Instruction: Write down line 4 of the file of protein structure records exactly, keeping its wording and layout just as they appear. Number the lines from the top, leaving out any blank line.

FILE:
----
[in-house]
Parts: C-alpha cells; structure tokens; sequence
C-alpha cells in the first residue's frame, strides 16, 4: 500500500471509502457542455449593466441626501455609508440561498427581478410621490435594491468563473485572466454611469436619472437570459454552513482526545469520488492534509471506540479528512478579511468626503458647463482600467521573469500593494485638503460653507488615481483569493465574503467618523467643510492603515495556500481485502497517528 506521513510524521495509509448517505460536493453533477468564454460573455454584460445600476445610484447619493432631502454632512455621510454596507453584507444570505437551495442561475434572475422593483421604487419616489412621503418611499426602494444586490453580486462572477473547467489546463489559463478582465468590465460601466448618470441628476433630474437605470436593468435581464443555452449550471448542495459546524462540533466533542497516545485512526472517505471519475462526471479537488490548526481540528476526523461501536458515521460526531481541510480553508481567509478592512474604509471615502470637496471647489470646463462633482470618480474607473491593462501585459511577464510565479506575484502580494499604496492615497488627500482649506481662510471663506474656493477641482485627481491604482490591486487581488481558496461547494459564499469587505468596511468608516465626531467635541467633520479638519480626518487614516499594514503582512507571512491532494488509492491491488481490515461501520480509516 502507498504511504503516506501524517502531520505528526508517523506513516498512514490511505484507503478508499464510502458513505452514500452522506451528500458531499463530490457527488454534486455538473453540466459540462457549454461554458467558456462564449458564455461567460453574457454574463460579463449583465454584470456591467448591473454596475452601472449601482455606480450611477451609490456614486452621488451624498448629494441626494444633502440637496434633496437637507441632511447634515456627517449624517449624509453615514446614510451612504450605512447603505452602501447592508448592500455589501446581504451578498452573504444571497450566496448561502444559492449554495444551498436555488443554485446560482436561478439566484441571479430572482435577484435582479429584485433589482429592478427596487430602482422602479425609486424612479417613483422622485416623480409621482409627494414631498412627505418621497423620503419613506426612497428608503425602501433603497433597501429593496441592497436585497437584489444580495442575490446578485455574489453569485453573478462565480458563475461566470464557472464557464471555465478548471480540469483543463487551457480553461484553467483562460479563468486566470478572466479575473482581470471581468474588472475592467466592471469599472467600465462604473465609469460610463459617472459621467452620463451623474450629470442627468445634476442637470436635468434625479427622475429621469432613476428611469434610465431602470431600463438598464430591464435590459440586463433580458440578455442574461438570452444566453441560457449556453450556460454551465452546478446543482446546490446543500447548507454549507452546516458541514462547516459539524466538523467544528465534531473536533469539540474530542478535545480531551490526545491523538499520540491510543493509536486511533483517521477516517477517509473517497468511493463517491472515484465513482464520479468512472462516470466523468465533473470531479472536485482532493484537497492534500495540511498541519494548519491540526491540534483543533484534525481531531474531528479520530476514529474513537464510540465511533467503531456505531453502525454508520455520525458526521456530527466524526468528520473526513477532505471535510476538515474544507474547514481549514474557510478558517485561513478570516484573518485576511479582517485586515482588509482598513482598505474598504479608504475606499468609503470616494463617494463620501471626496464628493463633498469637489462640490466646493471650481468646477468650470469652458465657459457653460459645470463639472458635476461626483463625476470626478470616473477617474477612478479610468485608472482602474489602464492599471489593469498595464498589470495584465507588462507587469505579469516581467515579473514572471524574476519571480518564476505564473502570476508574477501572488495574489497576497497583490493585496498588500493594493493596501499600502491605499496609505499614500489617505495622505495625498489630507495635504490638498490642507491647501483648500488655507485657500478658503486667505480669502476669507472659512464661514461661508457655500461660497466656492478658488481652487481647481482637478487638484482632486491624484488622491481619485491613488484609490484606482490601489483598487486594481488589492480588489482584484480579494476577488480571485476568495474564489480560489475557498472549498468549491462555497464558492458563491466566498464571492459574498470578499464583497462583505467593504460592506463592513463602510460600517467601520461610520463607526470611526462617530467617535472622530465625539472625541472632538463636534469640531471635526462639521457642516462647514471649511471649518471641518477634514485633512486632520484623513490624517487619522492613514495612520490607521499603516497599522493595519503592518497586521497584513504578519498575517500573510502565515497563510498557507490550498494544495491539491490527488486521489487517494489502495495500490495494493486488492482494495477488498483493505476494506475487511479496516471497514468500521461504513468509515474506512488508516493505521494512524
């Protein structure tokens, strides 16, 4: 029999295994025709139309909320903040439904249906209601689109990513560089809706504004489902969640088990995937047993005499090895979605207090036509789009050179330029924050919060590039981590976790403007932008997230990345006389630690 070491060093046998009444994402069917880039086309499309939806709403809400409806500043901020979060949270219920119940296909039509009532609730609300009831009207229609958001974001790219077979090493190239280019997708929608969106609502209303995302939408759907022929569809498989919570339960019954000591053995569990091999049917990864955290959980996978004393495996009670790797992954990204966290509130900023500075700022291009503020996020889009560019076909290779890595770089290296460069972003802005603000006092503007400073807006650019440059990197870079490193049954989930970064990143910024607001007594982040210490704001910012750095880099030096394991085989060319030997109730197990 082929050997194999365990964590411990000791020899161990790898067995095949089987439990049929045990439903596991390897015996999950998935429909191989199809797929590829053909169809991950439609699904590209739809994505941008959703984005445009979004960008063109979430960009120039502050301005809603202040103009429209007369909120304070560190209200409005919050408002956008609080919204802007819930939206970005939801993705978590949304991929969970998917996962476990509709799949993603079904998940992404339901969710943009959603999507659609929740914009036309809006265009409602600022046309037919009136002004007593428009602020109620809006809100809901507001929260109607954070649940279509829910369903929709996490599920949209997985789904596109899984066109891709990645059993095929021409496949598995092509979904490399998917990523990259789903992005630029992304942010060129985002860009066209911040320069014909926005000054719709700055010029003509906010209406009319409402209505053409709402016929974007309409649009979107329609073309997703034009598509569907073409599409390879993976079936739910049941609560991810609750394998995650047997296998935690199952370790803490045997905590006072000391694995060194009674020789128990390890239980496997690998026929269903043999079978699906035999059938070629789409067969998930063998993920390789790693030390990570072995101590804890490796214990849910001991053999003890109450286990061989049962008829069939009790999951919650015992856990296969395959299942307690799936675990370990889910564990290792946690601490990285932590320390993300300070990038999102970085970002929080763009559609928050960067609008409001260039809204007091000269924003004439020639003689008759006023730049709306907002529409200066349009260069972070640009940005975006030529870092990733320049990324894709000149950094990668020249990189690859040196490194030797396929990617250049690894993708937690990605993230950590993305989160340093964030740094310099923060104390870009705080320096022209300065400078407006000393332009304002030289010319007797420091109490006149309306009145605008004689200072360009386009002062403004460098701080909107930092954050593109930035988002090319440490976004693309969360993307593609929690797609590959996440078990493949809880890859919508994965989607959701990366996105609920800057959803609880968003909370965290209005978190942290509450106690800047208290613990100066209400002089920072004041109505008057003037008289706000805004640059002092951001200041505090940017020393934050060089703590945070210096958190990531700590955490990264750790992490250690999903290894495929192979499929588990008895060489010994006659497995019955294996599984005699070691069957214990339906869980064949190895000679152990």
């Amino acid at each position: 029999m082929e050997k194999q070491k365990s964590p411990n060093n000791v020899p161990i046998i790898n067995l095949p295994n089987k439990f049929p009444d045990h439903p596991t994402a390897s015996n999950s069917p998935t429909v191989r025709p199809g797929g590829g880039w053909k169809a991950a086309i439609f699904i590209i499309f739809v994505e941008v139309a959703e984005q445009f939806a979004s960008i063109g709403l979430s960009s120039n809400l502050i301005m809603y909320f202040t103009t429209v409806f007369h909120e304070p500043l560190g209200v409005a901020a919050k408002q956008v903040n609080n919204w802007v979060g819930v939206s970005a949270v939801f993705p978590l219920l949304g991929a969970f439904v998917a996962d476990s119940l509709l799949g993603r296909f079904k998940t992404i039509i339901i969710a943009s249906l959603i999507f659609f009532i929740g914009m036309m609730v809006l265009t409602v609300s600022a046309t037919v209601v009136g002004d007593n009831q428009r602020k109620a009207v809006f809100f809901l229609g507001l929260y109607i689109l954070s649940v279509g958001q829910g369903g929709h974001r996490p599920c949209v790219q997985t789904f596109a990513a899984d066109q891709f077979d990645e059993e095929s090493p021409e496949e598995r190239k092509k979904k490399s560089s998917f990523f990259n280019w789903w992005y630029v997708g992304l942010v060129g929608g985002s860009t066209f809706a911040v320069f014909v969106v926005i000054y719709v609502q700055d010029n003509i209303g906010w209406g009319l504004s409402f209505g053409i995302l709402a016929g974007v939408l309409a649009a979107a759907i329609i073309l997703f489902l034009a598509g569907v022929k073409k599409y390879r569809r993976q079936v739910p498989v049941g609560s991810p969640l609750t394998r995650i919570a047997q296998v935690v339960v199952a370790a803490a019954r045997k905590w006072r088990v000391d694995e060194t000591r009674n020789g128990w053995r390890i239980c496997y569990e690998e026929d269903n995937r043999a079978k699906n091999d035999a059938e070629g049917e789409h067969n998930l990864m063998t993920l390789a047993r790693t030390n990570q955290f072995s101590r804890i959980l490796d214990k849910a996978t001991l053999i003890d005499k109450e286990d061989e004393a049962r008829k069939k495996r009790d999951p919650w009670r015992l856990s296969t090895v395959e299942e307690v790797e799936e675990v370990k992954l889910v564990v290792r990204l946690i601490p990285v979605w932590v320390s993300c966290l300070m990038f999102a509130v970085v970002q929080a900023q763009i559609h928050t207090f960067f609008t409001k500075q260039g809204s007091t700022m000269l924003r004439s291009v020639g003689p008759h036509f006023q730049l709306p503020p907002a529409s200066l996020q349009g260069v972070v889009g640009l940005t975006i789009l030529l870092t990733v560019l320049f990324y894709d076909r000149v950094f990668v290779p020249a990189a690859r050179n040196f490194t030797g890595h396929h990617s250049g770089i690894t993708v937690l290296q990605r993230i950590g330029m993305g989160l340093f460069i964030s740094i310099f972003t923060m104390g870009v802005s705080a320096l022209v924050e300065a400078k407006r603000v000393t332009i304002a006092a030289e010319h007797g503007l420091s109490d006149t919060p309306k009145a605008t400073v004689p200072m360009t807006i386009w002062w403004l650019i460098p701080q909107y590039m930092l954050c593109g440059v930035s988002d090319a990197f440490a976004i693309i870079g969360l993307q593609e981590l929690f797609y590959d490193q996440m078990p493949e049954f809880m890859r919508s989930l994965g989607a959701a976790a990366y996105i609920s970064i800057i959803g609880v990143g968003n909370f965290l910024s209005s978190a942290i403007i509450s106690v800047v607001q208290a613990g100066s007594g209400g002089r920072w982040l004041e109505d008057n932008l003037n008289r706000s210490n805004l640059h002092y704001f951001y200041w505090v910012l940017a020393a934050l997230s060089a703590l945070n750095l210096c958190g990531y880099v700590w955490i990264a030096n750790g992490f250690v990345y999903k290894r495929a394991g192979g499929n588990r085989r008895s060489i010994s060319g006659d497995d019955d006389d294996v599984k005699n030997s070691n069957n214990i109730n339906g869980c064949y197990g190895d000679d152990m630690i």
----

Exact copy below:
């Protein structure tokens, strides 16, 4: 029999295994025709139309909320903040439904249906209601689109990513560089809706504004489902969640088990995937047993005499090895979605207090036509789009050179330029924050919060590039981590976790403007932008997230990345006389630690 070491060093046998009444994402069917880039086309499309939806709403809400409806500043901020979060949270219920119940296909039509009532609730609300009831009207229609958001974001790219077979090493190239280019997708929608969106609502209303995302939408759907022929569809498989919570339960019954000591053995569990091999049917990864955290959980996978004393495996009670790797992954990204966290509130900023500075700022291009503020996020889009560019076909290779890595770089290296460069972003802005603000006092503007400073807006650019440059990197870079490193049954989930970064990143910024607001007594982040210490704001910012750095880099030096394991085989060319030997109730197990 082929050997194999365990964590411990000791020899161990790898067995095949089987439990049929045990439903596991390897015996999950998935429909191989199809797929590829053909169809991950439609699904590209739809994505941008959703984005445009979004960008063109979430960009120039502050301005809603202040103009429209007369909120304070560190209200409005919050408002956008609080919204802007819930939206970005939801993705978590949304991929969970998917996962476990509709799949993603079904998940992404339901969710943009959603999507659609929740914009036309809006265009409602600022046309037919009136002004007593428009602020109620809006809100809901507001929260109607954070649940279509829910369903929709996490599920949209997985789904596109899984066109891709990645059993095929021409496949598995092509979904490399998917990523990259789903992005630029992304942010060129985002860009066209911040320069014909926005000054719709700055010029003509906010209406009319409402209505053409709402016929974007309409649009979107329609073309997703034009598509569907073409599409390879993976079936739910049941609560991810609750394998995650047997296998935690199952370790803490045997905590006072000391694995060194009674020789128990390890239980496997690998026929269903043999079978699906035999059938070629789409067969998930063998993920390789790693030390990570072995101590804890490796214990849910001991053999003890109450286990061989049962008829069939009790999951919650015992856990296969395959299942307690799936675990370990889910564990290792946690601490990285932590320390993300300070990038999102970085970002929080763009559609928050960067609008409001260039809204007091000269924003004439020639003689008759006023730049709306907002529409200066349009260069972070640009940005975006030529870092990733320049990324894709000149950094990668020249990189690859040196490194030797396929990617250049690894993708937690990605993230950590993305989160340093964030740094310099923060104390870009705080320096022209300065400078407006000393332009304002030289010319007797420091109490006149309306009145605008004689200072360009386009002062403004460098701080909107930092954050593109930035988002090319440490976004693309969360993307593609929690797609590959996440078990493949809880890859919508994965989607959701990366996105609920800057959803609880968003909370965290209005978190942290509450106690800047208290613990100066209400002089920072004041109505008057003037008289706000805004640059002092951001200041505090940017020393934050060089703590945070210096958190990531700590955490990264750790992490250690999903290894495929192979499929588990008895060489010994006659497995019955294996599984005699070691069957214990339906869980064949190895000679152990």